As a result, there is now nearly $80 million of crvUSD in circulation, which has grown more than 7 times since June 7th.
Compared to the previous two protocols, Raft and its stablecoin R have not been widely discussed and noticed. However, they have still made impressive progress so far. In a few weeks, Raft’s TVL has increased from $1 million to $55-60 million, with the current data being $57.7 million.
So far, over 99% of the support for the R stablecoin comes from stETH collateral. However, they also accept Rocket Pool’s rETH as collateral, and there may be more forms of collateral in the future.
Currently, Lido’s stETH accounts for the majority of collateral for these Phase 2 protocols. I think there are two ways this situation could change: one way is that smaller LSDs will occupy more of the collateral market share.
This will come in the form of CDP protocols offering different collateral options and DeFi users being more willing to purchase smaller LSDs and use them as collateral. We have recently seen some projects gaining attention in this area (besides crvUSD), such as Gravita, which accepts both stETH and rETH. So far, Gravita is an exception as a significant portion of their stablecoin (GRAI) is minted through rETH rather than stETH.
Another way is through the most common path for LSD providers. So far, Lido’s stETH has captured nearly 75% of the market.
I believe that with the development of LSDfi, more LSD options will gain market share. In fact, by the end of 2024, I wouldn’t be surprised to see stETH’s market share drop below 50%. After all, only 17% of the ETH supply has been staked so far, and less than half of it is through LSD providers. So, this game is far from over.
Phase 3: Diversification of Collateral
So, if Phase 1 is LSD and Phase 2 is LSD-based lending, what does Phase 3 entail?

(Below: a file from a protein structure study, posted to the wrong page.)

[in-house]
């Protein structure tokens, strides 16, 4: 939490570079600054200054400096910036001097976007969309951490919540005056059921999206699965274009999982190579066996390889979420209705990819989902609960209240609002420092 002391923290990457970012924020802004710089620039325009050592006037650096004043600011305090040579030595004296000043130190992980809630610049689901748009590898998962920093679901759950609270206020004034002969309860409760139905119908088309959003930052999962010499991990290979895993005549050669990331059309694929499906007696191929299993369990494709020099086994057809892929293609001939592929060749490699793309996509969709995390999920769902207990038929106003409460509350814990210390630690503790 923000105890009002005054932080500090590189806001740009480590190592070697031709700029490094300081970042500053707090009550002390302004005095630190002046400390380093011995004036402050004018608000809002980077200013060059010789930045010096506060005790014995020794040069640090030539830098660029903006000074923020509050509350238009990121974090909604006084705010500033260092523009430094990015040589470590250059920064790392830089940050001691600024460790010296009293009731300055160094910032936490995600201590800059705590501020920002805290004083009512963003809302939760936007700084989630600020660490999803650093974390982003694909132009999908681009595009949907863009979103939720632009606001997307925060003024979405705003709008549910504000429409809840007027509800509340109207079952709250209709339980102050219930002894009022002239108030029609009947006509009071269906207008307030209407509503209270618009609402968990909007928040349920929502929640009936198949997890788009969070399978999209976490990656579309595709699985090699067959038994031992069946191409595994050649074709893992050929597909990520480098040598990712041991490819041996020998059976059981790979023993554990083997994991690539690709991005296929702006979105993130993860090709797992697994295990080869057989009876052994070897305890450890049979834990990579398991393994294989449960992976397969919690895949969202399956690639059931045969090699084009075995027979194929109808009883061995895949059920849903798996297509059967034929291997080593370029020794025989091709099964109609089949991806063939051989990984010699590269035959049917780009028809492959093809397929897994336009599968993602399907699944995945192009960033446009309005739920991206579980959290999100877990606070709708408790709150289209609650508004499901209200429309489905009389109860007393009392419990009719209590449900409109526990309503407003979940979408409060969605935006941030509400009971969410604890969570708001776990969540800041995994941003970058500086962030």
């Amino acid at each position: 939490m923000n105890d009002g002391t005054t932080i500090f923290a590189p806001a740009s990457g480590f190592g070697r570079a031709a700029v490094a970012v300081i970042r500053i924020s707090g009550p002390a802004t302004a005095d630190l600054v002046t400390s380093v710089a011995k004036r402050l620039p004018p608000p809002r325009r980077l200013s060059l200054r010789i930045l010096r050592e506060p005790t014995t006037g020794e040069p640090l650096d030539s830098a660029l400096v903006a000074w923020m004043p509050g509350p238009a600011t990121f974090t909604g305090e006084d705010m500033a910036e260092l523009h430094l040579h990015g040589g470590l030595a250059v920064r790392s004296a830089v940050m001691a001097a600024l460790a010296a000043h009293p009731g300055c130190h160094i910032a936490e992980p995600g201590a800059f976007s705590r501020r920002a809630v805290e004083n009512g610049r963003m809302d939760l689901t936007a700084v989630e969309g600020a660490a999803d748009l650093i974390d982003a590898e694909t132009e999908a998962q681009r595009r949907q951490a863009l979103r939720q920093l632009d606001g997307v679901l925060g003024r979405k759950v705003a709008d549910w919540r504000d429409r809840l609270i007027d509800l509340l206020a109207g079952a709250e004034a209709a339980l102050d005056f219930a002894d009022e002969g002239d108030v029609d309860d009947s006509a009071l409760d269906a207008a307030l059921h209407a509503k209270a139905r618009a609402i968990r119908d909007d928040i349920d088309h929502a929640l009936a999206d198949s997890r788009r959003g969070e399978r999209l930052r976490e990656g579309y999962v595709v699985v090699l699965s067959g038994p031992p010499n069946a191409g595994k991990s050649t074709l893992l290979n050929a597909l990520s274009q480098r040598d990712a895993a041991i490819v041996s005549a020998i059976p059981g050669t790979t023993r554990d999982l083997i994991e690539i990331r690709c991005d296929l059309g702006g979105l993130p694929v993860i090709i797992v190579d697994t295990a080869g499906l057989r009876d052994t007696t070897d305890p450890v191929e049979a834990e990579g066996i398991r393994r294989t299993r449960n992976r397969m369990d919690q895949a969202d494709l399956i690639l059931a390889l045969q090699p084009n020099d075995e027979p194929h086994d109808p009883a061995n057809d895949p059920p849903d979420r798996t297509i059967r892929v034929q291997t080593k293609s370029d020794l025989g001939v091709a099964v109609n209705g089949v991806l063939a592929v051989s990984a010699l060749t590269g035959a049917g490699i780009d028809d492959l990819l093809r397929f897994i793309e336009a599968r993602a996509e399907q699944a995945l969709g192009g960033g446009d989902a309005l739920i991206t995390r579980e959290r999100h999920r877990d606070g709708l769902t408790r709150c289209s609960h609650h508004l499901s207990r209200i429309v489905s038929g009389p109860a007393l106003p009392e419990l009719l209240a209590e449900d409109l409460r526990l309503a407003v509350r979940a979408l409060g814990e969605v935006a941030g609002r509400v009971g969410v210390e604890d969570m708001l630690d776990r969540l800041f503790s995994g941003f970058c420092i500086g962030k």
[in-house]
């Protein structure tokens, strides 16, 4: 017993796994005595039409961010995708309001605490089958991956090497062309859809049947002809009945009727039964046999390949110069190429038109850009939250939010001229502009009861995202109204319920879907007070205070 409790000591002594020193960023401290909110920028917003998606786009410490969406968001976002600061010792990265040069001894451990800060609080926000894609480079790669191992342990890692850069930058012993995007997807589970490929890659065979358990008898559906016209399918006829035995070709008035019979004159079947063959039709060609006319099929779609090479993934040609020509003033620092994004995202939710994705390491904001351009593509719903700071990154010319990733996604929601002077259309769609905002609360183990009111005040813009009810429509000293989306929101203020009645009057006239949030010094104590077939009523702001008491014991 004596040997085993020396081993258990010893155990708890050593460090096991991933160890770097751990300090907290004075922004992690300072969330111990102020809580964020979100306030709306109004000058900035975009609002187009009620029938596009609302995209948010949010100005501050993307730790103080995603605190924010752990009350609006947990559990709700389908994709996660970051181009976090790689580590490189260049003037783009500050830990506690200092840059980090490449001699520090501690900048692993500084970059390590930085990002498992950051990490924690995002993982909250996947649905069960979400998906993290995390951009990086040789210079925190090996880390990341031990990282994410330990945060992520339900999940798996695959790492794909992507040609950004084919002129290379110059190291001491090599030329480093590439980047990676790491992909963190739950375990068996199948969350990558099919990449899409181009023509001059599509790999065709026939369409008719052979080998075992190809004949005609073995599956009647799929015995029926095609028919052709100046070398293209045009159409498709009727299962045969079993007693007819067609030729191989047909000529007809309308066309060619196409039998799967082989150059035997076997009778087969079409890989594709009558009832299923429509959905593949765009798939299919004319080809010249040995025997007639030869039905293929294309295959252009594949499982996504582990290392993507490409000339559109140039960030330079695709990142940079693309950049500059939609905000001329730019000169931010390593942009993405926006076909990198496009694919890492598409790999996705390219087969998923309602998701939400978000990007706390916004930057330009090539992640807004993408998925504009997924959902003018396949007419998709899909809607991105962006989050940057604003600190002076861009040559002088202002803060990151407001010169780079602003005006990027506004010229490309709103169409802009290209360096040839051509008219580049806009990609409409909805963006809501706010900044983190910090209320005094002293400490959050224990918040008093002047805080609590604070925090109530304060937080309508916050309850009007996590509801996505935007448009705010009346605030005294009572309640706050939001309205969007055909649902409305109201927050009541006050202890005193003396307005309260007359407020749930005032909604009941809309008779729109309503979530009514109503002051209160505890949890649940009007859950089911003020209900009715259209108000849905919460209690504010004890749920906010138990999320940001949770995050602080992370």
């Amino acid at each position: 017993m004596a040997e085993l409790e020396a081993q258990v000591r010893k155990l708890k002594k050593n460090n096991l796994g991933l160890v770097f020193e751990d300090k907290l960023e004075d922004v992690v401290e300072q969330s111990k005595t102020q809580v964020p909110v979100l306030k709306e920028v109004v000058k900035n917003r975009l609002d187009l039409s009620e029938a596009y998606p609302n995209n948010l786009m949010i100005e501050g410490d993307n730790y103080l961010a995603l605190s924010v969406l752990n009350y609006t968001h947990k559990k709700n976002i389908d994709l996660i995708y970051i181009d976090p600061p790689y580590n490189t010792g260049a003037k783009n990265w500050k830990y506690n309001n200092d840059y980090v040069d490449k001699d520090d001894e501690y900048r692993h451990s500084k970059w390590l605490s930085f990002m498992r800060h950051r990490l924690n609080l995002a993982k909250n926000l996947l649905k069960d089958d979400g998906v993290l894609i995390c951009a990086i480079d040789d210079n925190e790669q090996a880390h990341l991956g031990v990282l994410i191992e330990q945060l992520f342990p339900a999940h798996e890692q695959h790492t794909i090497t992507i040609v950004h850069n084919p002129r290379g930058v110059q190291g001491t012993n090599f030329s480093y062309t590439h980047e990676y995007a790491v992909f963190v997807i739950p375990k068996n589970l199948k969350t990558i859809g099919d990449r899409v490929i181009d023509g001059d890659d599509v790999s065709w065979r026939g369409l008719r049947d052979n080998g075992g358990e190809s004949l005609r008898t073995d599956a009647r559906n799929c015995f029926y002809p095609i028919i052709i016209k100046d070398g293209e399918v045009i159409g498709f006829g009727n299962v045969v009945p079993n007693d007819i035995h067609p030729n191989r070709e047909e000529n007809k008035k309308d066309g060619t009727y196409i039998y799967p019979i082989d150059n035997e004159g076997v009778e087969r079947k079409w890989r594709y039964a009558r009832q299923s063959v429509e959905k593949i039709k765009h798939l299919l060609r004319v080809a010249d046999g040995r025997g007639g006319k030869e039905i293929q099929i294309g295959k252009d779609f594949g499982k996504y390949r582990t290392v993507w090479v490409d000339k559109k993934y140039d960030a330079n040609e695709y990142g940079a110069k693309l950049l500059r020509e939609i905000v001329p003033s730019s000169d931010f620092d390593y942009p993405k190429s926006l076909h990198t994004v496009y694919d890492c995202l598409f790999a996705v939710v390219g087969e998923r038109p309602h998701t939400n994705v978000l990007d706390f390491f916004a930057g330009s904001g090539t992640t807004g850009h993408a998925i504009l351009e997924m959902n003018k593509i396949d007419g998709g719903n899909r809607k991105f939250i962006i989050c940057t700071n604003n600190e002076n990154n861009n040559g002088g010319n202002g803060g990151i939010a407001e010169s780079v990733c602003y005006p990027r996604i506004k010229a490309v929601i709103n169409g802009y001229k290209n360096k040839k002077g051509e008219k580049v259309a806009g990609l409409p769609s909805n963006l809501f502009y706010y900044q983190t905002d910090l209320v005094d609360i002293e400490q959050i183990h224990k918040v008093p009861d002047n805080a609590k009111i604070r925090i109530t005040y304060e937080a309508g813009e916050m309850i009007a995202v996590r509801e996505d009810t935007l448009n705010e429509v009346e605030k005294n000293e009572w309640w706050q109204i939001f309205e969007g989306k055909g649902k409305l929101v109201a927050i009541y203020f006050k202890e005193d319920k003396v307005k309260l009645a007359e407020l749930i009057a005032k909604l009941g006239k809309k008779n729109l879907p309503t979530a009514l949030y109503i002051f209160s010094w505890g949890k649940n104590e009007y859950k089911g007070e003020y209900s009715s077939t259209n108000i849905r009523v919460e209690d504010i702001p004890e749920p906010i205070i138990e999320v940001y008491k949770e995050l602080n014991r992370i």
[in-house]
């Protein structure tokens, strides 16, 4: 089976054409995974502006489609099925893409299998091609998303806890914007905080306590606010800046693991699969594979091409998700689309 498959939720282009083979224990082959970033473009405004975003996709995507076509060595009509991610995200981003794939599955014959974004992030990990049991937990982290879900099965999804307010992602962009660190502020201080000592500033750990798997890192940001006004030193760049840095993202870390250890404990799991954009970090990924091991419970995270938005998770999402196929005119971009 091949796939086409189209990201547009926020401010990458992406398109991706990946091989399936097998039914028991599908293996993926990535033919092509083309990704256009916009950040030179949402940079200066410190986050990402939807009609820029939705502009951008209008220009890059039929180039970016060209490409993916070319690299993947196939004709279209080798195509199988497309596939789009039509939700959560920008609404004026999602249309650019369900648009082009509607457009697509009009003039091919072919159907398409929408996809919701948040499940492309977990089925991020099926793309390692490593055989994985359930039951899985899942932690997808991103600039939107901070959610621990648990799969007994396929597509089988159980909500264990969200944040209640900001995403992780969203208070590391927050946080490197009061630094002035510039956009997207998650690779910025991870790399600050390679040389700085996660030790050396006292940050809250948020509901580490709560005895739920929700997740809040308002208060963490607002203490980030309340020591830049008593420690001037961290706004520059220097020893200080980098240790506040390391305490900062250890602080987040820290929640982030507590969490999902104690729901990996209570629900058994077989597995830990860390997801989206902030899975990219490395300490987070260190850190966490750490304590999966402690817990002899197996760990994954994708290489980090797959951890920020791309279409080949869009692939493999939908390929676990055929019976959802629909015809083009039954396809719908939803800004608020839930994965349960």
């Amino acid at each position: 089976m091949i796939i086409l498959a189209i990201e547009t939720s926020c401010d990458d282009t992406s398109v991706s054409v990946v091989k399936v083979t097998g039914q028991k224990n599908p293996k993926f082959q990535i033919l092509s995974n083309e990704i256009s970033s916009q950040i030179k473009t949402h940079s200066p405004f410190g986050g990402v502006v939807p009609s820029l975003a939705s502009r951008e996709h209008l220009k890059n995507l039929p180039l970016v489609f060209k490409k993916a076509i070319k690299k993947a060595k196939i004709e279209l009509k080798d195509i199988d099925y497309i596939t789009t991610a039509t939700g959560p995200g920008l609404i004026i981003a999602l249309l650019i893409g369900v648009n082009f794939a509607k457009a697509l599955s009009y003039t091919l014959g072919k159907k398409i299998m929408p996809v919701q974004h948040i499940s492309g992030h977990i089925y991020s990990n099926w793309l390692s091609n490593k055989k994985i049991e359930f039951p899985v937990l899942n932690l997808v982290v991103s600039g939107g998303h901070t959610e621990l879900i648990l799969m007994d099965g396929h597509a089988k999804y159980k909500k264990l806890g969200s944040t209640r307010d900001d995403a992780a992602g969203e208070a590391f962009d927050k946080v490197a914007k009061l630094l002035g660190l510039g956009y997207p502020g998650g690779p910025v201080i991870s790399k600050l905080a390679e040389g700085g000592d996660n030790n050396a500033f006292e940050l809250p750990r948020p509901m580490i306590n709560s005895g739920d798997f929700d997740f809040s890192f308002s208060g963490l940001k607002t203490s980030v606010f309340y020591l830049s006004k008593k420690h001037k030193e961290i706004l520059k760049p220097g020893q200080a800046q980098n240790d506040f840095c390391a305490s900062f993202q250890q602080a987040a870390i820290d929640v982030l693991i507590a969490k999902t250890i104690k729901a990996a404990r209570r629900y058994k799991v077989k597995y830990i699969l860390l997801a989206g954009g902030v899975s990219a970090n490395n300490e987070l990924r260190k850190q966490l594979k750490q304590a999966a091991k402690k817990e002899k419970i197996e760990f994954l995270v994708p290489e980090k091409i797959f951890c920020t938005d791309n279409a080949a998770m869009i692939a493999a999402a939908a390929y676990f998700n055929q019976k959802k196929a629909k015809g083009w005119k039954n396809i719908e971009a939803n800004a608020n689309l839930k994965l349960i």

Due to the underlying trend of the entire process being the second largest asset in the cryptocurrency, ETH’s LSD, the natural direction of development will be further expansion through other composable assets. This can be achieved through the use of LP tokens, stablecoins, money market deposits (such as Aave’s aUSDC), etc. Just imagine: what if you could do everything that phase two protocols like Lybra do with ETH, but with other types of cryptocurrency tokens that you hold, or with your investment positions in other projects (i.e., your investment share or equity in other projects)?
A good example of an emerging DeFi project seeking to implement this strategy is Seneca. Although their product has not been made public yet, they are building a protocol that will be able to unlock credit for various types of DeFi users.
While you can earn decent returns through LP tokens, LSD, deposit receipts, etc., there is always a search for more and more capital efficiency. Seneca will enable these tokens to be used as collateral for their native stablecoin: senUSD. This way, liquidity is unlocked while collateral holders can still earn returns on their assets.
Another project pioneering in this direction is EraLend, which is the precursor for the zkSync money market.
EraLend has several features that set it apart. First, they are already in the process of executing phase three by accepting SyncSwap’s USDC/WETH LP tokens as collateral. This may be the first of many alternative assets used as collateral on EraLend—the catalyst for expansion being their upcoming P2P lending product. Not much is known about this product yet, but I believe anyone could use any type of token (LP tokens, LSD, debt receipts, NFTs, etc.) as collateral.
EraLend has gained traction in recent weeks, as their TVL has skyrocketed from $3.9 million on June 1st to $24.35 million (latest data from their website, defillama data is delayed):
With the rising narrative of zkSync, this is definitely a project worth paying attention to—in fact, it already ranks third in terms of TVL on zkSync.
Lastly, another interesting feature of EraLend is that any token can be used to pay for gas, hinting at the possibility of account abstraction for this young protocol in the future.
Even if you are confident that Tether and Circle have the assets they claim to have, the ideal scenario would be to see a native DeFi stablecoin with traceable on-chain collateral (without excessive exposure to traditional stablecoins) eventually surpass them as the leader. At this point, the most obvious approach would be to create a model like Seneca’s.
Looking ahead, some reserve system in DeFi is necessary as it allows for doing more with less resources. In fact, I would argue that DeFi can easily optimize such a system. First, code is law in DeFi, meaning that parameters like collateral requirements are fixed and cannot be adjusted in special circumstances. Additionally, unlike traditional finance, DeFi is inherently composable, making it easier to integrate new forms of assets and provide use cases for these assets. DeFi is also inherently transparent, making use cases like LSD- and LP-backed stablecoins more attractive compared to traditional stablecoins like USDT and USDC.